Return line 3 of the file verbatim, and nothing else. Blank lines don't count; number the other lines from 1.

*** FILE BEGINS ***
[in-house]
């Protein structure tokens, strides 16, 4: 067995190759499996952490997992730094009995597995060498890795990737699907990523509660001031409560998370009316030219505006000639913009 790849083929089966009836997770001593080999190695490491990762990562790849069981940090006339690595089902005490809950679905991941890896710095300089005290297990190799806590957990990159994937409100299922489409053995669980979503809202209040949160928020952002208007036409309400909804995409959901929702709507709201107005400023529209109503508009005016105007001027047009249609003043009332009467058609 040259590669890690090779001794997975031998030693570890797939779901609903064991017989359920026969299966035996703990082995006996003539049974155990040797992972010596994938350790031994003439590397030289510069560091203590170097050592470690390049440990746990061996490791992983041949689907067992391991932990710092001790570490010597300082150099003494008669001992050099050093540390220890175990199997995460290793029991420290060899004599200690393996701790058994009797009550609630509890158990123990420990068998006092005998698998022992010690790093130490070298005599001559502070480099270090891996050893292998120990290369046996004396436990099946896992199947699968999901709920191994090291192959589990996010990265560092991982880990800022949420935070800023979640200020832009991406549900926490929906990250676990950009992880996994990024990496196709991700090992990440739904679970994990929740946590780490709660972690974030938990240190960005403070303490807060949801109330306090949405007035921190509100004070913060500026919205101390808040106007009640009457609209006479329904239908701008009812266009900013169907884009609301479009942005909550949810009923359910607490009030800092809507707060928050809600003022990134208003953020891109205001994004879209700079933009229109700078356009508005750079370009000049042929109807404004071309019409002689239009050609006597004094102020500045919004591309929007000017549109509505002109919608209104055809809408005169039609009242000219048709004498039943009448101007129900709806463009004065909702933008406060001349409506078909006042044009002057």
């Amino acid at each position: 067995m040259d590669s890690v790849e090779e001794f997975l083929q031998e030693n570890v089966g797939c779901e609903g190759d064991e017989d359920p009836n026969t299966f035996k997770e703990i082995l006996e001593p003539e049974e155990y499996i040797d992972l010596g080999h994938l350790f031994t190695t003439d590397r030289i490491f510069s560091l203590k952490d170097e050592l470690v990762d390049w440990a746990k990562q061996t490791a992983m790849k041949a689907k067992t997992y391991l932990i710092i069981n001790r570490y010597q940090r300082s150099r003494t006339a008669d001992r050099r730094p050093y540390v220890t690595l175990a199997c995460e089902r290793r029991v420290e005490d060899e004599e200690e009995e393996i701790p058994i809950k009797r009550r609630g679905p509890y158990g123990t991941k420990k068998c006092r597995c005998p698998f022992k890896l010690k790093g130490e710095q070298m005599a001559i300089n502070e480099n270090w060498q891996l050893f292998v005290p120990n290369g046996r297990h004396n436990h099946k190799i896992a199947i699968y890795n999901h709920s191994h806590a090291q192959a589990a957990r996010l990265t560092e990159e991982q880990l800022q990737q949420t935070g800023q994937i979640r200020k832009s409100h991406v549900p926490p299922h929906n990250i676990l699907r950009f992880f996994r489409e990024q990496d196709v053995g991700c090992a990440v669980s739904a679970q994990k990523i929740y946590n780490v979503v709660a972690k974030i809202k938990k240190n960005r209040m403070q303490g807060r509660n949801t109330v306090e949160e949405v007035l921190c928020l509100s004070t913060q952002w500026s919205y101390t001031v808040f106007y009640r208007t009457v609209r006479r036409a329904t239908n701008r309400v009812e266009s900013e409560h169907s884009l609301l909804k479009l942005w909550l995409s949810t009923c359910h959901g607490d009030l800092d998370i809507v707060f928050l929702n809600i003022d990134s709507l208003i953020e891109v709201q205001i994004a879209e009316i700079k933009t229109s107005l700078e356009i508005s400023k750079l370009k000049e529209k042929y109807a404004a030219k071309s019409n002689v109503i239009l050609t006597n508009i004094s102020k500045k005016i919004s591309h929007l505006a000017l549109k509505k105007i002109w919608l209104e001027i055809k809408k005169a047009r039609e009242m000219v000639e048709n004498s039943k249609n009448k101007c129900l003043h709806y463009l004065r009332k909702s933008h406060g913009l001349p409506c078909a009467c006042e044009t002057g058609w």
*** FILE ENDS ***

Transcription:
């Amino acid at each position: 067995m040259d590669s890690v790849e090779e001794f997975l083929q031998e030693n570890v089966g797939c779901e609903g190759d064991e017989d359920p009836n026969t299966f035996k997770e703990i082995l006996e001593p003539e049974e155990y499996i040797d992972l010596g080999h994938l350790f031994t190695t003439d590397r030289i490491f510069s560091l203590k952490d170097e050592l470690v990762d390049w440990a746990k990562q061996t490791a992983m790849k041949a689907k067992t997992y391991l932990i710092i069981n001790r570490y010597q940090r300082s150099r003494t006339a008669d001992r050099r730094p050093y540390v220890t690595l175990a199997c995460e089902r290793r029991v420290e005490d060899e004599e200690e009995e393996i701790p058994i809950k009797r009550r609630g679905p509890y158990g123990t991941k420990k068998c006092r597995c005998p698998f022992k890896l010690k790093g130490e710095q070298m005599a001559i300089n502070e480099n270090w060498q891996l050893f292998v005290p120990n290369g046996r297990h004396n436990h099946k190799i896992a199947i699968y890795n999901h709920s191994h806590a090291q192959a589990a957990r996010l990265t560092e990159e991982q880990l800022q990737q949420t935070g800023q994937i979640r200020k832009s409100h991406v549900p926490p299922h929906n990250i676990l699907r950009f992880f996994r489409e990024q990496d196709v053995g991700c090992a990440v669980s739904a679970q994990k990523i929740y946590n780490v979503v709660a972690k974030i809202k938990k240190n960005r209040m403070q303490g807060r509660n949801t109330v306090e949160e949405v007035l921190c928020l509100s004070t913060q952002w500026s919205y101390t001031v808040f106007y009640r208007t009457v609209r006479r036409a329904t239908n701008r309400v009812e266009s900013e409560h169907s884009l609301l909804k479009l942005w909550l995409s949810t009923c359910h959901g607490d009030l800092d998370i809507v707060f928050l929702n809600i003022d990134s709507l208003i953020e891109v709201q205001i994004a879209e009316i700079k933009t229109s107005l700078e356009i508005s400023k750079l370009k000049e529209k042929y109807a404004a030219k071309s019409n002689v109503i239009l050609t006597n508009i004094s102020k500045k005016i919004s591309h929007l505006a000017l549109k509505k105007i002109w919608l209104e001027i055809k809408k005169a047009r039609e009242m000219v000639e048709n004498s039943k249609n009448k101007c129900l003043h709806y463009l004065r009332k909702s933008h406060g913009l001349p409506c078909a009467c006042e044009t002057g058609w």